Files licensed under the CDDL can be combined with files licensed under other licenses, whether open source or proprietary. The Free Software Foundation considers it a free license incompatible with the GNU General Public License (GPL). The incompatibility arises from a complex interaction of several clauses that the CDDL inherited from the MPL. The CDDL was submitted for approval to the Open Source Initiative on December 1, 2004 and approved as an open source license in mid January 2005. In the first draft of the OSI's license proliferation committee report, the CDDL is one of nine preferred licenses listed as popular, widely used or with strong communities. 
The previous license used by Sun for its free software/open source projects was the Sun Public License (SPL), also derived from the Mozilla Public License. The CDDL license is considered by Sun to be SPL version 2.
Example products released under CDDL:
- OpenSolaris (including DTrace, initially released alone, and ZFS)
- NetBeans IDE and RCP
- Project DReaM
The CDDL has been mainly developed by Andrew Tucker (a Solaris kernel engineer at the time) and Claire Giordano.Template:Fact The second CDDL proposal, submitted in early January 2005, includes some corrections that prevent the CDDL from being in conflict with European Copyright law and to allow single developers to use the CDDL for their work.
Although the Debian project officially accepts the CDDL as a free license that follows the Debian Free Software Guidelines, some members of the Debian community still have issues with the CDDL's terms.Template:Fact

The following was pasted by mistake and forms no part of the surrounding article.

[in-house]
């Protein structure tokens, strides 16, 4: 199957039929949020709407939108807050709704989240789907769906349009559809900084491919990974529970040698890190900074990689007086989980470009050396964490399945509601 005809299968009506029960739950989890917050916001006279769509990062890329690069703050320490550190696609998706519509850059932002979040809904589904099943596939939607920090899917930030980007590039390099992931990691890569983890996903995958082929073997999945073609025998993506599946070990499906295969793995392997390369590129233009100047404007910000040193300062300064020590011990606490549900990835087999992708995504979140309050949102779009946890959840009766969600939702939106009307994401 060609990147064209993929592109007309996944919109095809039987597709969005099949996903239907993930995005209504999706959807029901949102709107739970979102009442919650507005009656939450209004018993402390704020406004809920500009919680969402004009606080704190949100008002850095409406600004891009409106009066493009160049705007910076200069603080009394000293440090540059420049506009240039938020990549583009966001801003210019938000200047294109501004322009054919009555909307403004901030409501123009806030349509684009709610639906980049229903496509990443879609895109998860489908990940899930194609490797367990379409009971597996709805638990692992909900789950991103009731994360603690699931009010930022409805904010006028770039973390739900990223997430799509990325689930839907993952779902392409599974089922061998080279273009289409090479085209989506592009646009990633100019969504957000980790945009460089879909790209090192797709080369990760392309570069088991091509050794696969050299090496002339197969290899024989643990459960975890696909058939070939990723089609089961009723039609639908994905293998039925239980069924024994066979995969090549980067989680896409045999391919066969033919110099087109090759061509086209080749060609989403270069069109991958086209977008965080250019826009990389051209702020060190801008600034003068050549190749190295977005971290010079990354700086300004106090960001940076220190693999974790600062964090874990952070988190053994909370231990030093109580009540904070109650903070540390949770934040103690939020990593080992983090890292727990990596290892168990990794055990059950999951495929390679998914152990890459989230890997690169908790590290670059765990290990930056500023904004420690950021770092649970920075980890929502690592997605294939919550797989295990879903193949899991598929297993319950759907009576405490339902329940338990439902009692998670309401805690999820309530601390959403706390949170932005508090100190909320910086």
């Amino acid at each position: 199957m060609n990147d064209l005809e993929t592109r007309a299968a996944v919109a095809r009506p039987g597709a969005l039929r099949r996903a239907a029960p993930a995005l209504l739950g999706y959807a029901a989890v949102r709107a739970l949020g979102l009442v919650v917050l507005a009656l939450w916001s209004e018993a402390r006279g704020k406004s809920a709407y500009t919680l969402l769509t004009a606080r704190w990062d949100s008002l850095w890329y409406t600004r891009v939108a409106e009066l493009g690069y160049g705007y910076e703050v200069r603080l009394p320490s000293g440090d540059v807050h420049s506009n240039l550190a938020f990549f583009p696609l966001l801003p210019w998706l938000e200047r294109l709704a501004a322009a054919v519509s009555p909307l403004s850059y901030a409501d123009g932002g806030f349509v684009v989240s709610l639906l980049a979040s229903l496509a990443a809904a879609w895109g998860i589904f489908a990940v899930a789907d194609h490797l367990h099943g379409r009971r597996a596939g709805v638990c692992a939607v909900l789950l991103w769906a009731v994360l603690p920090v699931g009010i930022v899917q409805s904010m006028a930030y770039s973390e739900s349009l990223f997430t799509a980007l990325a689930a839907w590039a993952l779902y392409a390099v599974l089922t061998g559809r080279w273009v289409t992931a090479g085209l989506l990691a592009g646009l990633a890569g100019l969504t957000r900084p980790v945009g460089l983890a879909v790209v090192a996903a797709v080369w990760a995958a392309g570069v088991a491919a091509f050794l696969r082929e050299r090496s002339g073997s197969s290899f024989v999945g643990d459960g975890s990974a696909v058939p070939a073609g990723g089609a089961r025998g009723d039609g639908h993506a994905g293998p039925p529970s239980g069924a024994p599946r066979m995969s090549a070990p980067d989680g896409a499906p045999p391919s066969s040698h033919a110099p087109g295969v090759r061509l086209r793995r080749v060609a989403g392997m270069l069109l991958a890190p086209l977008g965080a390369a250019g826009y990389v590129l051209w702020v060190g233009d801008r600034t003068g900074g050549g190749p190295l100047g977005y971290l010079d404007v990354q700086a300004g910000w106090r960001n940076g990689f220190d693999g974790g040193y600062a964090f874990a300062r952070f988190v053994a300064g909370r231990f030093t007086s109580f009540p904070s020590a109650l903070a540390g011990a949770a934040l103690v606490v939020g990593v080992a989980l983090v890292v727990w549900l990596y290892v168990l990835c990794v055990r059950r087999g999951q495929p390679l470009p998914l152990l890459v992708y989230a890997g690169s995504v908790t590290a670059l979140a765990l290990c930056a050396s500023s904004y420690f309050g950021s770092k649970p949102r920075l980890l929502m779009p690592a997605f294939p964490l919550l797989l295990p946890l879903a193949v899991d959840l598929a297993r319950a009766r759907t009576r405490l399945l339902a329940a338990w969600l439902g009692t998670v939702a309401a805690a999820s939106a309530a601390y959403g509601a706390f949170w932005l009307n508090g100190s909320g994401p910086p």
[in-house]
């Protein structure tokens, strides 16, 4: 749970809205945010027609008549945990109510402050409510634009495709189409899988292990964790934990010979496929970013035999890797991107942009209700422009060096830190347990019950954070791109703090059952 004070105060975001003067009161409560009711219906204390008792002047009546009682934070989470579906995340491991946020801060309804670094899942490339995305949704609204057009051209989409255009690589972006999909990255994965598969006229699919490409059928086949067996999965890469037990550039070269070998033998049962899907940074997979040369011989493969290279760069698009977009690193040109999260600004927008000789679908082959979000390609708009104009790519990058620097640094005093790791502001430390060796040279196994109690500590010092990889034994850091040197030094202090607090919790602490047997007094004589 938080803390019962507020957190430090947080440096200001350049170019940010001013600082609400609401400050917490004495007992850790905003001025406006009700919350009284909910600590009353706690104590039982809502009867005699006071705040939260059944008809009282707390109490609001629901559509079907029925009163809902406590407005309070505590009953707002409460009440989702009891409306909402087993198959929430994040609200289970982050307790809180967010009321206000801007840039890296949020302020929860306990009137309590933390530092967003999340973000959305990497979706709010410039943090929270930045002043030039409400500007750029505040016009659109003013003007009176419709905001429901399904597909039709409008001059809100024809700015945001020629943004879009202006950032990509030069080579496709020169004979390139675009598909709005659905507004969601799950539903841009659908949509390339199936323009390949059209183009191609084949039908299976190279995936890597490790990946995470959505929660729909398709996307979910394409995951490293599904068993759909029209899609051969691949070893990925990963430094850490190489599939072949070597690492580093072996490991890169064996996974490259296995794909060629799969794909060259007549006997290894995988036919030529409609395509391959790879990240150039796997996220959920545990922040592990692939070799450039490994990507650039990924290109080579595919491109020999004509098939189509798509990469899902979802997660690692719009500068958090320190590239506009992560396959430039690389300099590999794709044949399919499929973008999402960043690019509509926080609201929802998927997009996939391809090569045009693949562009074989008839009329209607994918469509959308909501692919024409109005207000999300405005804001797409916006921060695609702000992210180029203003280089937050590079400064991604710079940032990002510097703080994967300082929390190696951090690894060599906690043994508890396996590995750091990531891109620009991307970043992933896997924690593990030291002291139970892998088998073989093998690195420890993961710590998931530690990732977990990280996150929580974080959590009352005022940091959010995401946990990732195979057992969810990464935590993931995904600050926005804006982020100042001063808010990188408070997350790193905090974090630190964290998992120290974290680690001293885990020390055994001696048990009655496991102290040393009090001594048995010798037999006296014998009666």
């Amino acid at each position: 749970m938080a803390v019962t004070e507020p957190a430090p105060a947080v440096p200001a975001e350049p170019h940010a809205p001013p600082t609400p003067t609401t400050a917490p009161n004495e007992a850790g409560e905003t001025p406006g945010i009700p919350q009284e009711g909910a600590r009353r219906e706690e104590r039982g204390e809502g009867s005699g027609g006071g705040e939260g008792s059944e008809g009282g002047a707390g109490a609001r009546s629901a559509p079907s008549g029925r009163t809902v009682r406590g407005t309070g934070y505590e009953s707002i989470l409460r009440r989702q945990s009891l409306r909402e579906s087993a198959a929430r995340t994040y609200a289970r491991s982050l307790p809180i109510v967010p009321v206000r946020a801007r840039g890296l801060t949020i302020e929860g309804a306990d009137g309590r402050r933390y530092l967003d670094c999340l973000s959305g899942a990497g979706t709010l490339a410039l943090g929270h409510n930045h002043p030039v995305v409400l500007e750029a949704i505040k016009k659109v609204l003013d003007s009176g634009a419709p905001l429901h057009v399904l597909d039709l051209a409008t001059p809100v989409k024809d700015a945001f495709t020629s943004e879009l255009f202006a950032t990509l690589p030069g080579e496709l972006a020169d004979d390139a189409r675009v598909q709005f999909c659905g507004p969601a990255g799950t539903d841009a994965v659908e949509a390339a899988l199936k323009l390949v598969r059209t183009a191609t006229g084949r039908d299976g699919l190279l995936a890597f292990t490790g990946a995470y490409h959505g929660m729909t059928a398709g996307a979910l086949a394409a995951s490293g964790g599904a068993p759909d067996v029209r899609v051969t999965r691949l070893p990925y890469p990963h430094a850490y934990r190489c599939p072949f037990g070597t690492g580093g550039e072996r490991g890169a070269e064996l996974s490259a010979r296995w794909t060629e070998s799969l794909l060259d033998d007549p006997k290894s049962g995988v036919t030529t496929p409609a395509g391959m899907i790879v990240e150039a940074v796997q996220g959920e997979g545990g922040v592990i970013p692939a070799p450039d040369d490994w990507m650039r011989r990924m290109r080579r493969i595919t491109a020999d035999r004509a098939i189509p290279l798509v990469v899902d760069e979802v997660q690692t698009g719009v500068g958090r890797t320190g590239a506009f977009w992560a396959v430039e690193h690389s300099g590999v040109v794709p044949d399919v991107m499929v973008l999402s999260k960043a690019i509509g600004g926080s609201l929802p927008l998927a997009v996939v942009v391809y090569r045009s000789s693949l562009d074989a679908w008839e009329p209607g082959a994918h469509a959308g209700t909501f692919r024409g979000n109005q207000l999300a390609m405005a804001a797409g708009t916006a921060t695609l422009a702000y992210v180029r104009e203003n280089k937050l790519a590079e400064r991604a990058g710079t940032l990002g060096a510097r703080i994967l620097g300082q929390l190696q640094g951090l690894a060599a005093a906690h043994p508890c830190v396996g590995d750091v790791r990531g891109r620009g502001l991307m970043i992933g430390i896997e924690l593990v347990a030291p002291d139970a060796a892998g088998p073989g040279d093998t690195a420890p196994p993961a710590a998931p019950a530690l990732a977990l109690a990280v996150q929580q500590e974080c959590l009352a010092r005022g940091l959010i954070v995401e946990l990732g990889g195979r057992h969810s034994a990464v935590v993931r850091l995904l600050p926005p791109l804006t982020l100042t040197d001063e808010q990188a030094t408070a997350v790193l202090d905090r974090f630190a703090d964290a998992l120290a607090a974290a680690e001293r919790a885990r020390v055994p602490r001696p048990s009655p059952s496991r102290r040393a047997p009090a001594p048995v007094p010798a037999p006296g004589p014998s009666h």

In the words of Danese Cooper, who is no longer with Sun, one of the reasons for basing the CDDL on the Mozilla license was that the Mozilla license is GPL-incompatible. Cooper stated, at the 6th annual Debian conference, that the engineers who had written the Solaris kernel requested that the license of OpenSolaris be GPL-incompatible. "Mozilla was selected partially because it is GPL incompatible. That was part of the design when they released OpenSolaris. [...] the engineers who wrote Solaris [...] had some biases about how it should be released, and you have to respect that".
Afterward, in September 2006, Phipps rejected Cooper's assertion.
Andrew Tucker had a discussion with Jörg Schilling in September 2004 at the first OpenSolaris Summit to discuss choosing the right license for OpenSolaris. They decided against using the GPL because of "certain restrictions".Template:Fact Tucker mentioned that many Solaris kernel engineers did not like to use the BSD license in order to prevent code from OpenSolaris from slipping into proprietary software projects. Tucker and Schilling agreed that the license for OpenSolaris should be as open as possible, but didn't clarify what this meant.Template:Fact They also decided that it should allow other free projects, including the Linux kernel, to use code from OpenSolaris because only competition that introduces new ideas is important.Template:Fact
- GNU Free Documentation License
- Dual licensing
- BSD and GPL licensing
- GNU Lesser General Public License
- GNAT Modified General Public License
- BSD License
- Mozilla Public License
- List of software licenses
- Common Development and Distribution License (CDDL) Information
- FAQ on CDDL on Open Solaris Site
- The Common Development and Distribution License, Linux Weekly News Editorial
- CDDL Analysis from a DFSG perspective, and Opinion Piece
- Free software licenses
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